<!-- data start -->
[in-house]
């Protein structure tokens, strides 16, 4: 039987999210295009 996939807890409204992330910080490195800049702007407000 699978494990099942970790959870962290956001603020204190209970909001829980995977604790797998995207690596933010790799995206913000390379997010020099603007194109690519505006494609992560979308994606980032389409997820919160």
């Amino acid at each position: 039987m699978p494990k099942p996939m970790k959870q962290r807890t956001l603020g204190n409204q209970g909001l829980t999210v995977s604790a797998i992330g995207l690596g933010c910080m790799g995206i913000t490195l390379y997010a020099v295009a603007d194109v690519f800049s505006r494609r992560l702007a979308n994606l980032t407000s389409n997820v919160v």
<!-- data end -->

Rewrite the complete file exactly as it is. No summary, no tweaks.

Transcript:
[in-house]
């Protein structure tokens, strides 16, 4: 039987999210295009 996939807890409204992330910080490195800049702007407000 699978494990099942970790959870962290956001603020204190209970909001829980995977604790797998995207690596933010790799995206913000390379997010020099603007194109690519505006494609992560979308994606980032389409997820919160």
């Amino acid at each position: 039987m699978p494990k099942p996939m970790k959870q962290r807890t956001l603020g204190n409204q209970g909001l829980t999210v995977s604790a797998i992330g995207l690596g933010c910080m790799g995206i913000t490195l390379y997010a020099v295009a603007d194109v690519f800049s505006r494609r992560l702007a979308n994606l980032t407000s389409n997820v919160v």